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Batiste v. Quality Construction & Production LLC

United States District Court, W.D. Louisiana, Lafayette Division

February 28, 2018




         Pending before this Court is the motion for summary judgment that was filed by defendant RCI Consultants, Inc. (Rec. Doc. 98). The motion is unopposed. Considering the evidence, the law, and the arguments of the parties, and for the reasons fully explained below, the motion is GRANTED, and the plaintiff's claim against RCI is DISMISSED WITH PREJUDICE.


         On October 26, 2013, the plaintiff, Donald Batiste, was employed by Quality Construction and Production, LLC as a rigger. At that time, he and the other members of his crew were working on a construction project on an offshore platform in the Gulf of Mexico that was owned and operated by Arena Energy. The crew was supervised by Quality Construction employee David Franks. Arena had also contracted with RCI Consultants, Inc. to provide an individual to oversee the construction work that Quality Construction was doing. At all relevant times, RCI's employee Mitch Migues filled that role.

         The plaintiff claims that he was injured on October 26, 2013 while standing on the deck of a vessel engaged in the task of backloading the vessel from the platform. He contends that he gave an “all stop” signal that was ignored by the crane operator and that the crane operator proceeded to set a material basket down on a pipe that was laying on the vessel's deck. In his complaint, the plaintiff alleged that he was injured when the basket's contact with the pipe caused him to be flung into the side of the basket and also caused the pipe to rise up into the air and strike him in the head.

         In his original complaint, the plaintiff asserted negligence claims against three defendants - his employer, Quality Construction and Production, LLC; the drilling company, Helmerich & Payne International Drilling Company; and the owner and operator of the platform, Arena Energy. (Rec. Doc. 1). The plaintiff's claim against Quality Construction was voluntarily dismissed. In his first supplemental and amending complaint, the plaintiff added negligence claims against WDS Global Partners, LLC, which employed simultaneous operations coordinator Gordon Sand; RCI Consultants, Inc., which employed construction inspector Mitch Migues; and Kilgore Offshore, Inc., which was then believed to operate the vessel on which the accident occurred. (Rec. Doc. 44). In his second supplemental and amending complaint (Rec. Doc. 60), the plaintiff substituted Alliance Offshore, L.L.C. for Kilgore Marine and alleged that Alliance was the operator of the vessel on which the accident allegedly occurred.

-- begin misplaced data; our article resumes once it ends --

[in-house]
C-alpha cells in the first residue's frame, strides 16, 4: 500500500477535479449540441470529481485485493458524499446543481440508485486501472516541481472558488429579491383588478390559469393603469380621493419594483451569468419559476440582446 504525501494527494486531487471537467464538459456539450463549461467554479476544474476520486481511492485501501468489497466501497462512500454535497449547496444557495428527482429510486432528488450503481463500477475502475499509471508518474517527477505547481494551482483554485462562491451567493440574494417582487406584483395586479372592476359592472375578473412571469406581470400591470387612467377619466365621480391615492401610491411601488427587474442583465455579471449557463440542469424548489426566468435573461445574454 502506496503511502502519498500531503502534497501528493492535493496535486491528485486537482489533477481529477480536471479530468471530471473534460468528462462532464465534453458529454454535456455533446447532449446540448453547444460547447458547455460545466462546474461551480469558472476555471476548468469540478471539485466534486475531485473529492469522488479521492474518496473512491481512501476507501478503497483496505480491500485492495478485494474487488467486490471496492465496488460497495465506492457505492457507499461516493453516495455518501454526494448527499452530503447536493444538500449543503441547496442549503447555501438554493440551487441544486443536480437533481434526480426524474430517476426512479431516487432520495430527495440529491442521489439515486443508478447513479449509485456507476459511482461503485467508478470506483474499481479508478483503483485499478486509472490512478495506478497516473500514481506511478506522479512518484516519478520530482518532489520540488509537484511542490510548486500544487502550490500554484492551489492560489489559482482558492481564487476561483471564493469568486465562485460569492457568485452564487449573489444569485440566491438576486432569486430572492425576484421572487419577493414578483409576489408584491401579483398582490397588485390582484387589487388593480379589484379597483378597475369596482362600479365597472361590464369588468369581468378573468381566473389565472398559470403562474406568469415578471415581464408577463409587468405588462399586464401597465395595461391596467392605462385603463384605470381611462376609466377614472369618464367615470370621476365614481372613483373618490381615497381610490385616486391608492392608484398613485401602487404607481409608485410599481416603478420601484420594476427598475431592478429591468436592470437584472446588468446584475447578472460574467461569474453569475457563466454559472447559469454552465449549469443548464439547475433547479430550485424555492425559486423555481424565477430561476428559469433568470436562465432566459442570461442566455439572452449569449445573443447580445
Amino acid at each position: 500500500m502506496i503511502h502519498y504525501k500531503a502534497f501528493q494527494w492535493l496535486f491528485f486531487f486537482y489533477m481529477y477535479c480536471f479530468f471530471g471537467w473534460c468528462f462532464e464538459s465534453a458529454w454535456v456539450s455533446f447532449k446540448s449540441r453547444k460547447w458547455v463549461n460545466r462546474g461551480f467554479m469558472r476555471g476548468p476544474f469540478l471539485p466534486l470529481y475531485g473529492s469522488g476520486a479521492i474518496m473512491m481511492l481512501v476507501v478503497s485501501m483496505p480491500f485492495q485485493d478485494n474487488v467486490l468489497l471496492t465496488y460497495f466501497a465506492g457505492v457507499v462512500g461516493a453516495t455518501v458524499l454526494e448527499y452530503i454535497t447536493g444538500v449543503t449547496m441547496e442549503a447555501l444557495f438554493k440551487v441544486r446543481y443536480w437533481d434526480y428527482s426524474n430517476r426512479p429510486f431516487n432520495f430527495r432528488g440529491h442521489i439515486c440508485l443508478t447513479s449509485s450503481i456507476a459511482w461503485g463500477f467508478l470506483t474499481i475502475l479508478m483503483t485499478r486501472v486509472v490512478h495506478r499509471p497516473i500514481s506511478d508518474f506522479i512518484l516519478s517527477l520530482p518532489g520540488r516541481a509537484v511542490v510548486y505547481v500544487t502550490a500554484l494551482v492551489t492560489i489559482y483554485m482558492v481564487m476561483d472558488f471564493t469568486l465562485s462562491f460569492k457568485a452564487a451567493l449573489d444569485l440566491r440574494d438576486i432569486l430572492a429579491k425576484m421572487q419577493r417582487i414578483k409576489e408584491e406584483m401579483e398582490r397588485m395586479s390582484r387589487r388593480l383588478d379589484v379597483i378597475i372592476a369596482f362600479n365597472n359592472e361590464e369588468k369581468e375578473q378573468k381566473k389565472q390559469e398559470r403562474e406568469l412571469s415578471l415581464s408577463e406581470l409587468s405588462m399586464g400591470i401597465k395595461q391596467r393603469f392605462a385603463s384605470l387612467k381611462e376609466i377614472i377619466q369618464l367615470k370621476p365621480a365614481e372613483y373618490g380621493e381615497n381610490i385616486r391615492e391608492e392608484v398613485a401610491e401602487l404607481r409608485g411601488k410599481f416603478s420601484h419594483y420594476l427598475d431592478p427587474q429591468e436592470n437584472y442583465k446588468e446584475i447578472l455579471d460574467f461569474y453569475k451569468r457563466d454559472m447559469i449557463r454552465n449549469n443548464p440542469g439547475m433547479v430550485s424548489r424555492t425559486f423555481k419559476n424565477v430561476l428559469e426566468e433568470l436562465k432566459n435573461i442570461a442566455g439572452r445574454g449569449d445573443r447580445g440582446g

In support of the instant motion, RCI argued that, under RCI's contract with Arena, RCI employee Mitch Migues's job was to oversee the construction work that was being performed by Quality Construction and to ensure that the work was completed in conformity with Arena's specifications but not to control the way that Quality Construction's employees performed individual tasks. RCI further argued that the plaintiff's claims against it should be dismissed because RCI's employee Mr. Migues had no responsibility for the manner in which the backloading operation was performed, owed no duty to the plaintiff, breached no duty that he might have owed to the plaintiff, and played no role in causing the plaintiff's alleged accident and resulting injuries.